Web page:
The arguments for open chamber carry are borne, ultimately, from uncertainty and unfamiliarity. Uncertainty in personal firearm handling, uncertainty in the decision making process to use lethal force, and unfamiliarity with a handgun’s redundant safeties.
These factors can all be mitigated through training and knowledge acquisition. They are entirely in the gun wielder’s control to reduce the perceived risks and mitigate the actual risks.
What is less in the gun wielder’s control is the severity of an imminent attack, the timing of the attack, and the distances the altercation will take place in. These factors are a result of the interplay between attacker and protector. Carrying on an open chamber directly and adversely affects the protector’s ability to employ lethal force.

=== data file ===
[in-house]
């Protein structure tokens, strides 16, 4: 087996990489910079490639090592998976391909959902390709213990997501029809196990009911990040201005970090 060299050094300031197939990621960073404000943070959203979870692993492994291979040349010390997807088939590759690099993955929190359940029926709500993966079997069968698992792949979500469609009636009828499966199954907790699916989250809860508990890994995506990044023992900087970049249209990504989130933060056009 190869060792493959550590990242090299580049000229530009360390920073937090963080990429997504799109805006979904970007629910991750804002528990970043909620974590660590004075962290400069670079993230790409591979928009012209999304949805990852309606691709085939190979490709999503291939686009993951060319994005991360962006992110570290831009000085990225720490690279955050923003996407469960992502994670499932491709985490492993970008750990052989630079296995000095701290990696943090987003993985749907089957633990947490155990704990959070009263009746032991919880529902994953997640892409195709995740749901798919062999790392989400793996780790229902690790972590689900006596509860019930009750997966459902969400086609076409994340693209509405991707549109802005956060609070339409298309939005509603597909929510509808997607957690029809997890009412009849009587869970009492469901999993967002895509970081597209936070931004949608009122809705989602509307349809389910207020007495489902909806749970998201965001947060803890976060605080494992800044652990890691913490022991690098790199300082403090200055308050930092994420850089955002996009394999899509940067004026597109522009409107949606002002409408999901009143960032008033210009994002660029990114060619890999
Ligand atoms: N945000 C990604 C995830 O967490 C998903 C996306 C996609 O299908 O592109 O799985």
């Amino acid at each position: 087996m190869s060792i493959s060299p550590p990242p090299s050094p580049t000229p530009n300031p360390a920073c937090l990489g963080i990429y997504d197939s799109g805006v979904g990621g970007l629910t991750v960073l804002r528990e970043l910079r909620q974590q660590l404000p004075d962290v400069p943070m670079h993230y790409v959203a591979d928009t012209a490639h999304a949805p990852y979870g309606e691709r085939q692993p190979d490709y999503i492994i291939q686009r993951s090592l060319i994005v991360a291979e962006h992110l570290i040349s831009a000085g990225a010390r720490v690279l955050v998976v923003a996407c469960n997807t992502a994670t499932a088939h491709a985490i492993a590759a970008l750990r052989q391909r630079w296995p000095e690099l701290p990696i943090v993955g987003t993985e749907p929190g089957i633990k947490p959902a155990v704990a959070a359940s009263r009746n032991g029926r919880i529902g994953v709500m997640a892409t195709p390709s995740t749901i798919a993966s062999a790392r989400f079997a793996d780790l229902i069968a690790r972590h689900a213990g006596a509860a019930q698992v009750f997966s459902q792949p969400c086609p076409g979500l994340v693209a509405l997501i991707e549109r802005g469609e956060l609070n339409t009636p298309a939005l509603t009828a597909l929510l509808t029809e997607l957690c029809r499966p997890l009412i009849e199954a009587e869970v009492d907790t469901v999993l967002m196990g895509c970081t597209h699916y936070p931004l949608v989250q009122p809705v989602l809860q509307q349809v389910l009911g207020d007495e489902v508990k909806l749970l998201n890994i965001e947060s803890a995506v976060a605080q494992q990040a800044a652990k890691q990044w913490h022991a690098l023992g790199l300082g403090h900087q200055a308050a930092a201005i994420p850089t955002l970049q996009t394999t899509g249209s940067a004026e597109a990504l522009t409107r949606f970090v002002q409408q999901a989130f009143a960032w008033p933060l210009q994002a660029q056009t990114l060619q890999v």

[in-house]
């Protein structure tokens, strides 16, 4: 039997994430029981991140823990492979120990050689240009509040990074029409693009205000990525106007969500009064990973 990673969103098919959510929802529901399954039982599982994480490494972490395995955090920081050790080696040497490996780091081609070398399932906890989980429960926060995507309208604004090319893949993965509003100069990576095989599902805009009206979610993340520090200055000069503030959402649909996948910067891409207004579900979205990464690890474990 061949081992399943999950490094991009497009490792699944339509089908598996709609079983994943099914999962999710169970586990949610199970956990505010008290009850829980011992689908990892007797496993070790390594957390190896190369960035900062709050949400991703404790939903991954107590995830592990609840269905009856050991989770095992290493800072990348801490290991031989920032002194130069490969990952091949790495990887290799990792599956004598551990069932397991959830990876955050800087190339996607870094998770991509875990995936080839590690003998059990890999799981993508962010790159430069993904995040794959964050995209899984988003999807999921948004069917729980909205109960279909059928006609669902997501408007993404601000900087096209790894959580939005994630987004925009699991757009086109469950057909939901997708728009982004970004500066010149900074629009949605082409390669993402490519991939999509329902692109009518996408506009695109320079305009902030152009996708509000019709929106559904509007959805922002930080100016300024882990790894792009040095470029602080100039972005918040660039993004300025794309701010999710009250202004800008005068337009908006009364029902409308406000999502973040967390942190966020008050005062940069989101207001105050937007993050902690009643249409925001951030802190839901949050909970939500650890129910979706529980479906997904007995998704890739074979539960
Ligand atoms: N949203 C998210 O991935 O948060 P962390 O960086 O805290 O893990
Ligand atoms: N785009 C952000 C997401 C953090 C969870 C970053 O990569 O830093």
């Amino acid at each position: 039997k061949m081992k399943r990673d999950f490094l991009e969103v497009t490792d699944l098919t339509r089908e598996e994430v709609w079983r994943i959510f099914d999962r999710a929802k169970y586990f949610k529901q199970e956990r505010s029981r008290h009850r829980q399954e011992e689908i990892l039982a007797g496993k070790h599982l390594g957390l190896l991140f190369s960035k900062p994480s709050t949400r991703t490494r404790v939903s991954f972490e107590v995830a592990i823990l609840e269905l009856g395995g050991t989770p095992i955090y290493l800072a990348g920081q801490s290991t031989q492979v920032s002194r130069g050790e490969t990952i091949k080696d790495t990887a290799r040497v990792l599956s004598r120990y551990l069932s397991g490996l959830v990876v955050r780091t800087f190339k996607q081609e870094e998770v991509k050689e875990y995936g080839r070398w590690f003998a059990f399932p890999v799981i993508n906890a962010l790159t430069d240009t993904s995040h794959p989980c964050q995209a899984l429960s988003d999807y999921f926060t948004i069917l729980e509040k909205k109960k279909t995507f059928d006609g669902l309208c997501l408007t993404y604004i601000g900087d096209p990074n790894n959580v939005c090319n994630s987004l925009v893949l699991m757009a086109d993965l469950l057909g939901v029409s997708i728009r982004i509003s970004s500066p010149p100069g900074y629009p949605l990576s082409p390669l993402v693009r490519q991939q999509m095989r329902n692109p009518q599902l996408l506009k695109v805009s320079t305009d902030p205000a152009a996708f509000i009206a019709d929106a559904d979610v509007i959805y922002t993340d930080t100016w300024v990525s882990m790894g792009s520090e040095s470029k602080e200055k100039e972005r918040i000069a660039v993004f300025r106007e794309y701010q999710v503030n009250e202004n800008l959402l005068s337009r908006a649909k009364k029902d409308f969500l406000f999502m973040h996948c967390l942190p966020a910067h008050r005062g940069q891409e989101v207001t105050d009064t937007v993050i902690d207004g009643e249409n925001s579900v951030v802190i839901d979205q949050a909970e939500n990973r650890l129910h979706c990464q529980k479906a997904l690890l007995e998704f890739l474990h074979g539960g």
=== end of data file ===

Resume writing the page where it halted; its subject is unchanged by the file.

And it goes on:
For a tool of last resort, a purposeful condition to delay its immediate use (open chambered carry) and require 2 free hands to bring it into the engagement imposes far more risk of harm than the avoidable risks perceived. The capability of an immediately deployable round-chambered handgun has benefits necessary to reduce imminent harm.
1- Sig Sauer Confronts Further Reports of Possible Safety Defect in Popular Pistol. The Trace, Alex Yablon, 08AUG2017
2- Law Enforcement Officers Killed and Assaulted, 2012 U.S. Department of Justice—Federal Bureau of Investigation, Table 36, Released Fall 2013